Stream On: Fables you won’t find in Aesop

By on December 6, 2019


“John” is a mysterious messenger who visits a troubled surfing family in John From Cincinnati. (

Who said there’s no room for theological studies on streaming TV? Not me; here are two entertaining takes on the big questions: What if God wanted our attention, quickly? And What’s so bad about the apocalypse?


From the brilliant minds of David Milch (Deadwood, NYPD Blue) and “surf noir” writer Kem Nunn comes John from Cincinnati, and I can safely say you haven’t seen anything like it, not even among Milch’s earlier works. It opens as a swanky car approaches a beach, and Linc Stark, surfing impresario (Luke Perry) gets out. Looking at a surfer in the ocean, he’s approached by a tall figure (Austin Nichols, Deadwood) who says, casually, “The end is near.”

As the surfer (Bruce Greenwood, American Crime Story) walks out of the water, the stranger goes up to him.

“You know Mitch Yost?” asks Stark, and the stranger pronounces, “Mitch Yost should get back in the game.” He repeats this to the surfer: “You should get back in the game, Mitch Yost.”

To the stranger, Yost says, “You should mind your own business” and to Stark, with whom he’s apparently acquainted, he suggests an impossible and obscene exercise.

Stark is there to recruit Yost’s grandson, a young surfing phenomenon, against the wishes of his grandfather. The story, though, is the stranger, who is essentially a blank slate. Meeting Mitch’s son Butchie (Brian Van Holt, Sons of Anarchy), a drug-addled slacker, he suggests his name is John. Butchie mentions Cincinnati and John repeats the suggestion. All of John’s dialog consists of agreeing with or reframing what he has just heard, except for an illuminating monologue in the last episode. Along the way we get a parrot, and then a boy, raised from the dead, and a few levitations. It’s a crazy ride, but played out naturalistically, inviting skepticism among those involved. At the end of the sole season John’s speech is meant to explain all, although it, like John, is a bit of a tabula rasa. On YouTube (probably an extra on the series’ DVD release), David Milch explains what was going on in a 13-minute video. “The word on the wall hears my father.”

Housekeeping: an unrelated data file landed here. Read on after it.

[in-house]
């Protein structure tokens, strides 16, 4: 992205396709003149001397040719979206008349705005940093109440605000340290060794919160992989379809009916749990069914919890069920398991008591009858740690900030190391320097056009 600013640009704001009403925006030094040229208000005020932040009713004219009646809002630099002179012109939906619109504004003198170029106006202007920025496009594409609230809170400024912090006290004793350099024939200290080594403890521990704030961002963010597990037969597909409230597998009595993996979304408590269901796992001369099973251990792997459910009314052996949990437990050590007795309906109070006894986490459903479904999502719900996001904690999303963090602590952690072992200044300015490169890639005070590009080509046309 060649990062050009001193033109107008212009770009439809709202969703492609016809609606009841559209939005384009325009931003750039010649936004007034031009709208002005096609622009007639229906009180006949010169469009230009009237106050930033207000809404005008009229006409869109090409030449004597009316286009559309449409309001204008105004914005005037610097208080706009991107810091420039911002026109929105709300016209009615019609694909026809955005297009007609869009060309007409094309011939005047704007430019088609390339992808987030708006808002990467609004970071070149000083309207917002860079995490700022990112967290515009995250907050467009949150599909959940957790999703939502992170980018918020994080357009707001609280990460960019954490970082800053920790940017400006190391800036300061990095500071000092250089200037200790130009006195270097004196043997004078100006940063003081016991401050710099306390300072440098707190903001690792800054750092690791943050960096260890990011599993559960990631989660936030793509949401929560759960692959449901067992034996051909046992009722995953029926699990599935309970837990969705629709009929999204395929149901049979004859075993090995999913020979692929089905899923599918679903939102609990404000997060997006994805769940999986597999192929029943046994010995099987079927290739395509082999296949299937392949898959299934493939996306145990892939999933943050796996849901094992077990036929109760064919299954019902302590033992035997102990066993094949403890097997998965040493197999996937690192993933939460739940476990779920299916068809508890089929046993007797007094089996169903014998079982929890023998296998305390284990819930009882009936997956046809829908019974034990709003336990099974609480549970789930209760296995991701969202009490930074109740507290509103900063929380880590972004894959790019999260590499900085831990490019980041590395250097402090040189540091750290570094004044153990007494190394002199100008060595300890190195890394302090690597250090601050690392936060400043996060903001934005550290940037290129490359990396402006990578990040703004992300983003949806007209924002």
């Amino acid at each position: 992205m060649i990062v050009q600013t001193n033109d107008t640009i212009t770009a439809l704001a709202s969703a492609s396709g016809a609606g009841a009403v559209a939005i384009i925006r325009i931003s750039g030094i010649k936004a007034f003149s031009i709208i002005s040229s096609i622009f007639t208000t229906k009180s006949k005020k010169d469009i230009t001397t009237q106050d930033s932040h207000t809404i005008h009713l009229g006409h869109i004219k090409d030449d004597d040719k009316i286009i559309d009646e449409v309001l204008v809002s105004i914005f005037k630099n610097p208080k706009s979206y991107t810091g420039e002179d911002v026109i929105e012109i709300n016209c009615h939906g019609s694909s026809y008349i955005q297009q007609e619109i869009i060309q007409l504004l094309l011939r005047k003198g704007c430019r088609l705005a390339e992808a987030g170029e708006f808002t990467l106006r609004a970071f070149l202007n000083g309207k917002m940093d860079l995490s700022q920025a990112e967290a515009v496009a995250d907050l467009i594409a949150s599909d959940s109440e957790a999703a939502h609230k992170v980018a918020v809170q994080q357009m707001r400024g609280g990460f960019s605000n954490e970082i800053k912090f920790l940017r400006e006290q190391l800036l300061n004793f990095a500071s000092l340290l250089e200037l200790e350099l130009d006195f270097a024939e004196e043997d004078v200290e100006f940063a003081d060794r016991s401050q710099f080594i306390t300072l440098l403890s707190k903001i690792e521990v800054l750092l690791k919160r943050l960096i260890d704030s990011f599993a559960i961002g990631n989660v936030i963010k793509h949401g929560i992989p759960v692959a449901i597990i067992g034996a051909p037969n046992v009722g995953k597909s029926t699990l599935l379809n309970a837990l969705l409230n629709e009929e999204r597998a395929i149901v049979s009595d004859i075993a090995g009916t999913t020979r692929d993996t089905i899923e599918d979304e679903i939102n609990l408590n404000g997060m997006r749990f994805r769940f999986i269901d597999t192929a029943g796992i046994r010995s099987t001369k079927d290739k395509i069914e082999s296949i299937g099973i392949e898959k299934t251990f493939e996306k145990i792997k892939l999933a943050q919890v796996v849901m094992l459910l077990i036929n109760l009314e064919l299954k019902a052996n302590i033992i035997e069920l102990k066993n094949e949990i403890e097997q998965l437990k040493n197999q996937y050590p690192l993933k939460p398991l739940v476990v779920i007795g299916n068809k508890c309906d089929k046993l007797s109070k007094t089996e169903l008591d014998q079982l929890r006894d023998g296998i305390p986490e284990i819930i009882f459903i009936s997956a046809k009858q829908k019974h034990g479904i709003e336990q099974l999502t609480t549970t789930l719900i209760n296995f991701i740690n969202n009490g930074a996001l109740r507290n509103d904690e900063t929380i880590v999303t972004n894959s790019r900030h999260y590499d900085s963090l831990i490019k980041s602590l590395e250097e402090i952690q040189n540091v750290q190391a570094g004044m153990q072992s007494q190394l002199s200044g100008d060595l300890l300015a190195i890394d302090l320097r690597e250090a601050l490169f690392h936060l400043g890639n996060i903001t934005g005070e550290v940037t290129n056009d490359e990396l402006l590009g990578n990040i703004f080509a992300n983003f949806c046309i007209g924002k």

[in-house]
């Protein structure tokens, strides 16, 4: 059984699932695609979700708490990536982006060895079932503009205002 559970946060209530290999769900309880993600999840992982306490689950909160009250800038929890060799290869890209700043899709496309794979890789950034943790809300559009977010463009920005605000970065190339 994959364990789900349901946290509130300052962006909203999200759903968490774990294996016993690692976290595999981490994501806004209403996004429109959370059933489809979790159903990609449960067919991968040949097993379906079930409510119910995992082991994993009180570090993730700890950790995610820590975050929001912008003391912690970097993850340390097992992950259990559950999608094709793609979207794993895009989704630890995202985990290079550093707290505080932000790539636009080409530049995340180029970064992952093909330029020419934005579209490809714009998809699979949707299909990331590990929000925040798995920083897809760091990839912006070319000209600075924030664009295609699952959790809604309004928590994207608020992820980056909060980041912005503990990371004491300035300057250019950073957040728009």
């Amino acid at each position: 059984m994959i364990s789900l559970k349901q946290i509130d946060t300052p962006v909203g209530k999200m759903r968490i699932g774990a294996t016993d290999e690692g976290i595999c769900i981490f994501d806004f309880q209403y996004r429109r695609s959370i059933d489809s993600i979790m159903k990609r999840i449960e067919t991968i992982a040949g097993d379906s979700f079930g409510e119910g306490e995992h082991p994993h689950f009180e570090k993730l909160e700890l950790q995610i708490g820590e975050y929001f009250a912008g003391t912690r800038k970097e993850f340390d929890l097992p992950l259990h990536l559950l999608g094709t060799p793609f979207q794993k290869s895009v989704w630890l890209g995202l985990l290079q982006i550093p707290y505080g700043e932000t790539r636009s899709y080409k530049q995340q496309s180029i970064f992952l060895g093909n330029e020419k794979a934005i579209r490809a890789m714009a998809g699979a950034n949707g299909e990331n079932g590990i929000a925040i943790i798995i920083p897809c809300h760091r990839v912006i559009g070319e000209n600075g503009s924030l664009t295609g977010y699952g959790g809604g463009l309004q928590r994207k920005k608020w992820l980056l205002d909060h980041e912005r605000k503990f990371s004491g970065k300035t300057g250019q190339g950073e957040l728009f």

Despite its left-field origins, John from Cincinatti offers a lot for fans of surfing, theology, anthropolgy and David Milch, and it’s a favorite of mine. This dense, entertaining metaphorical allegory is on Amazon Prime, there are no trailers on YouTube, and John is not from Cincinnati! [TVMA]

Demon Crowley and angel Aziraphale first met in the Garden of Eden and have remained pals ever since. Now they hear that the apocalypse is approaching, which neither think is a good idea, in Good Omens. (

GOOD OMENS (Prime Video)

This nutty miniseries begins with a voice-over by God (Frances McDormand, Fargo) reviewing arguments about the origins of the universe, which she avers began on 9:13 a.m., Sunday, the 21st of October, 4004 B.C. She concludes, “The earth is a Libra.”

Cut to the Garden of Eden and the serpent whispering to Eve, after which she goes to a nearby tree, tastes an apple and offers it to her husband. Next we see the couple running off … he holding a flaming sword.

The snake slithers up a hill where the angel Aziraphale (Michael Sheen, Frost/Nixon) is standing, observing the Garden. He assumes the form of the demon Crowley (David Tennant, Dr. Who) and joins him. “I don’t see what’s so bad about knowing the difference between good and evil,” Crowley says. “Say, didn’t you have a flaming sword before?”

Crowley and Aziraphale stay in touch, and we see them throughout history: Aziraphale is saved at one point from a revolutionary prison in 1789 Paris by Crowley. By 2019 they’re having drinks and the occasional dinner out together, when Crowley shares that he’s been tasked to bring a mysterious baby to a local hospital. They realize it must be the Antichrist, and that this will trigger the end of days. This sits badly with them, as they have both come to enjoy their earthly lives, and they decide to try to put the kibosh on this plan. Of course, there is a mixup with the baby, and the angels and their respective employers follow the wrong kid as he grows.

This delicious Amazon miniseries is clearly influenced by Douglas Adams’ Hitchikers Guide to the Galaxy with its smart comedy and features parts for Jon Hamm (Mad Men) and Mireille Enos (The Killing), who plays one of the four horsemen of the apocalypse, in red leather on a motorcycle. A rough knowledge of the Book of Genesis and the Revelation of St. John won’t get in the way of the fun, but is not necessary. Here’s a trailer. [TVMA]

More strange and wonderful streaming TV next time. Email me and follow Stream On OBX on Twitter.

Click here for more Stream On: What to watch on TV by Peter Hummers

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